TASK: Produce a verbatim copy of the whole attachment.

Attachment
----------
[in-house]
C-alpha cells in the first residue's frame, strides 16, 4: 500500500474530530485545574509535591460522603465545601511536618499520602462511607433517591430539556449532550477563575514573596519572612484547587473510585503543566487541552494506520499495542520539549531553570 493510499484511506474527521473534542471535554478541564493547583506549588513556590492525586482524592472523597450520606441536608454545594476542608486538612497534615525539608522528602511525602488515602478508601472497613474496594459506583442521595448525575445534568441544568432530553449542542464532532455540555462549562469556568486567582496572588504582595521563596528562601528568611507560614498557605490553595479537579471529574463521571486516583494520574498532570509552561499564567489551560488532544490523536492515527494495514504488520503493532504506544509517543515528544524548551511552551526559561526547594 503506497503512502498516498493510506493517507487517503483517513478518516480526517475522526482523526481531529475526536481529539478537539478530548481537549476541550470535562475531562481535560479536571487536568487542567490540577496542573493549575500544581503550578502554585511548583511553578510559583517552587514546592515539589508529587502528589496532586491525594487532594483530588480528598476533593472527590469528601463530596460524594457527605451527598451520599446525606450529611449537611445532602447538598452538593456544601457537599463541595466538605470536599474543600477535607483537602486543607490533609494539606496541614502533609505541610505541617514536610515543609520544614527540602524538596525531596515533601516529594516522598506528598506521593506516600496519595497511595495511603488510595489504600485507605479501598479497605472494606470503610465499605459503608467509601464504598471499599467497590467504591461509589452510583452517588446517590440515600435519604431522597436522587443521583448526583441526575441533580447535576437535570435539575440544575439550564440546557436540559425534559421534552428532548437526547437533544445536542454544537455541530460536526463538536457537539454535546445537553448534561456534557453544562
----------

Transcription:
[in-house]
C-alpha cells in the first residue's frame, strides 16, 4: 500500500474530530485545574509535591460522603465545601511536618499520602462511607433517591430539556449532550477563575514573596519572612484547587473510585503543566487541552494506520499495542520539549531553570 493510499484511506474527521473534542471535554478541564493547583506549588513556590492525586482524592472523597450520606441536608454545594476542608486538612497534615525539608522528602511525602488515602478508601472497613474496594459506583442521595448525575445534568441544568432530553449542542464532532455540555462549562469556568486567582496572588504582595521563596528562601528568611507560614498557605490553595479537579471529574463521571486516583494520574498532570509552561499564567489551560488532544490523536492515527494495514504488520503493532504506544509517543515528544524548551511552551526559561526547594 503506497503512502498516498493510506493517507487517503483517513478518516480526517475522526482523526481531529475526536481529539478537539478530548481537549476541550470535562475531562481535560479536571487536568487542567490540577496542573493549575500544581503550578502554585511548583511553578510559583517552587514546592515539589508529587502528589496532586491525594487532594483530588480528598476533593472527590469528601463530596460524594457527605451527598451520599446525606450529611449537611445532602447538598452538593456544601457537599463541595466538605470536599474543600477535607483537602486543607490533609494539606496541614502533609505541610505541617514536610515543609520544614527540602524538596525531596515533601516529594516522598506528598506521593506516600496519595497511595495511603488510595489504600485507605479501598479497605472494606470503610465499605459503608467509601464504598471499599467497590467504591461509589452510583452517588446517590440515600435519604431522597436522587443521583448526583441526575441533580447535576437535570435539575440544575439550564440546557436540559425534559421534552428532548437526547437533544445536542454544537455541530460536526463538536457537539454535546445537553448534561456534557453544562